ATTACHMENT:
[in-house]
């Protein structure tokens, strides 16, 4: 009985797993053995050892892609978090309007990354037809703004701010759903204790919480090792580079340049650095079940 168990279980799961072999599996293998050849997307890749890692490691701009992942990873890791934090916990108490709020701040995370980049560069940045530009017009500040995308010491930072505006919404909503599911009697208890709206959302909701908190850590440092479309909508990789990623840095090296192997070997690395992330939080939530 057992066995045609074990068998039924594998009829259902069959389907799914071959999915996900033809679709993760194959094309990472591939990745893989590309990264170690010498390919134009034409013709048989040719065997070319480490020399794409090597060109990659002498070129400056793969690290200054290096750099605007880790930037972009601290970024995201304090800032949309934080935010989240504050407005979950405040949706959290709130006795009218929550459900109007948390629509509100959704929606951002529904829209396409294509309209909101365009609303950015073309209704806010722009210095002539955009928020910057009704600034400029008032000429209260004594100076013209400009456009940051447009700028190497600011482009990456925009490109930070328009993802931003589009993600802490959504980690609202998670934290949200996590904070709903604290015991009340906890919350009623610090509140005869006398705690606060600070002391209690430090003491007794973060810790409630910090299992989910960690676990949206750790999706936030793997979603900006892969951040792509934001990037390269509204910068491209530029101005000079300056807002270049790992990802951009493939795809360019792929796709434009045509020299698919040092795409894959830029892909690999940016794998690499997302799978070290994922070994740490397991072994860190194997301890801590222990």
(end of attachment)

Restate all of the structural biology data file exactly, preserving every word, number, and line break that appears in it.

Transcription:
[in-house]
């Protein structure tokens, strides 16, 4: 009985797993053995050892892609978090309007990354037809703004701010759903204790919480090792580079340049650095079940 168990279980799961072999599996293998050849997307890749890692490691701009992942990873890791934090916990108490709020701040995370980049560069940045530009017009500040995308010491930072505006919404909503599911009697208890709206959302909701908190850590440092479309909508990789990623840095090296192997070997690395992330939080939530 057992066995045609074990068998039924594998009829259902069959389907799914071959999915996900033809679709993760194959094309990472591939990745893989590309990264170690010498390919134009034409013709048989040719065997070319480490020399794409090597060109990659002498070129400056793969690290200054290096750099605007880790930037972009601290970024995201304090800032949309934080935010989240504050407005979950405040949706959290709130006795009218929550459900109007948390629509509100959704929606951002529904829209396409294509309209909101365009609303950015073309209704806010722009210095002539955009928020910057009704600034400029008032000429209260004594100076013209400009456009940051447009700028190497600011482009990456925009490109930070328009993802931003589009993600802490959504980690609202998670934290949200996590904070709903604290015991009340906890919350009623610090509140005869006398705690606060600070002391209690430090003491007794973060810790409630910090299992989910960690676990949206750790999706936030793997979603900006892969951040792509934001990037390269509204910068491209530029101005000079300056807002270049790992990802951009493939795809360019792929796709434009045509020299698919040092795409894959830029892909690999940016794998690499997302799978070290994922070994740490397991072994860190194997301890801590222990």